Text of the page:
Some say money is the root of all evil, while others say power. Some say God is the source of all good, others say humanity is. In reality, all of these are mere obfuscations, unintentional scapegoats which hide the true cause, the true root of all evil: ignorance.
Money is not by itself evil, nor is power. It is the misuse of money, of power and of any other tool which causes evil, and the misuse of these tools is the result of ignorance in one of a number of forms.
It has long been acknowledged that human beings are maybe not the best decision makers, and that in order to make the best decision we need lots of knowledge concerning the topic at hand. At its core, ignorance is the lack of this highly necessary knowledge.
When people lack enough knowledge to make the proper decision or hold the correct belief they don’t usually stop and withhold judgement. Instead, we humans have a tendency to jump to conclusions, making up evidence to support our belief if we don’t have enough real evidence.
What’s worse, we tend to jump to the conclusions that are easiest and most beneficial to us, rather than more challenging but perhaps better ones.
Intelligence is no defense against ignorance, by the way. Just because someone is smart doesn’t mean they aren’t also quite ignorant. Indeed, intelligent people are some of the worst when it comes to being ignorant, because they are so capable of rationalizing their own position.
This ability to rationalize a belief even in the face of new evidence or the lack of existing evidence is ignorance’s greatest defense.
Even after being given new and powerful evidence which contradicts their belief, people are prone to holding fast, or even doubling down. All of these assertions are psychological facts, tested and demonstrated in numerous psychological studies.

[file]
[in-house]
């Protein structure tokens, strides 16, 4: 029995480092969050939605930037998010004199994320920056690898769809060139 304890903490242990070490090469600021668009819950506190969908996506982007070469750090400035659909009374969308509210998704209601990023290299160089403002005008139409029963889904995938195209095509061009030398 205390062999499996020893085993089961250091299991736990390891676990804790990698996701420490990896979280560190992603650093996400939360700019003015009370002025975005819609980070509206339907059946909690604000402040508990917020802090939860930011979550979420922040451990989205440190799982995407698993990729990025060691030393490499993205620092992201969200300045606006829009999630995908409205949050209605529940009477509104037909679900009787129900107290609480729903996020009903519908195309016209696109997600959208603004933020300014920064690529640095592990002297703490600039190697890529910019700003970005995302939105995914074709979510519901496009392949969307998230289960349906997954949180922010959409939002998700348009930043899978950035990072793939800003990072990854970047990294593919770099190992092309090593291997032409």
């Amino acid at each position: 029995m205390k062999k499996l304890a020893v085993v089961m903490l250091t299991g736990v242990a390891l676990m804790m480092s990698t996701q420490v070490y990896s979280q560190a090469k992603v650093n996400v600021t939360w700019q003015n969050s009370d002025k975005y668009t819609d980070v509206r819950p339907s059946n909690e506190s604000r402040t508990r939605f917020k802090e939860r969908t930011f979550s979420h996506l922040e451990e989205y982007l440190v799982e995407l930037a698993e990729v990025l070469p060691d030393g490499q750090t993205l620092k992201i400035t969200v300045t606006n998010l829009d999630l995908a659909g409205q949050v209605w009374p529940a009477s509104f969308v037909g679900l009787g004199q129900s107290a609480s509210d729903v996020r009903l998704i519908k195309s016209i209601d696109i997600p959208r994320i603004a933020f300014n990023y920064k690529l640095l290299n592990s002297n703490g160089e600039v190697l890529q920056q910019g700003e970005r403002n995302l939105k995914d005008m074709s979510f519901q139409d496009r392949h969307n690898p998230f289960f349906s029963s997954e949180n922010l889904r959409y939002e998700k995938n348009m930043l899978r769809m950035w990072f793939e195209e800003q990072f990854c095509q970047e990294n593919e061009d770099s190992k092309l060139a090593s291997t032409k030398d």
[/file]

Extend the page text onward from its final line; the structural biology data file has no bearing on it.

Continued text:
Nor is ignorance only about facts. Lack of compassion is attributable to ignorance of how others feel and sometimes even the fact that others are as emotionally robust as you are.
Human conflict tends to be the result of cultural ignorance, where neither side truly understands the viewpoint and values of the other.
If we as a species can overcome the massive amounts of ignorance which pervades the world today, we will be able to overcome a number of the challenges humanity faces today. Better understanding of the issues at hand, from cultural disagreements to economic debates and social policies, on all sides will lead to faster, cleaner and more effective solutions. Rather than facing gridlock, we would progress unimpeded, since policy makers would make decisions based on all of the evidence rather than conclusions only supported by false or biased evidence.
How, though, could we possibly reach that goal. Such a thing sounds and, in some respects, is utopian and unreachable. We will never, of course, fully eliminate ignorance, and thereby prejudice and conflict. We can, however, severely minimize it through the judicious application of ignorance’s eternal enemy: education.
Education is the solution to the scourge of ignorance, defeating ignorance by imparting knowledge and evidence. Education produces critical thinkers who are capable of recognizing their own ignorance and working to remedy it.
Perhaps the greatest accomplishment of the modern era is the conception of public education as a key aspect of good governance.
Public education provides the means to combat ignorance throughout the population, raising the whole country up and away from ignorance.
Thus, we should embrace public education as a cornerstone of modern democracy. Most other developed nations have. Countries like Finland, South Korea and Japan can proudly hail their public education systems as huge successes, topping the charts globally. The U.S., however, lags far behind, coming in 17th globally.
That’s not so bad, but we can do better. We have the greatest economy in the world, surely we can invest some of that into education. Why should we allow ignorance to prosper and grow, when other countries are taking strides to rid themselves of it?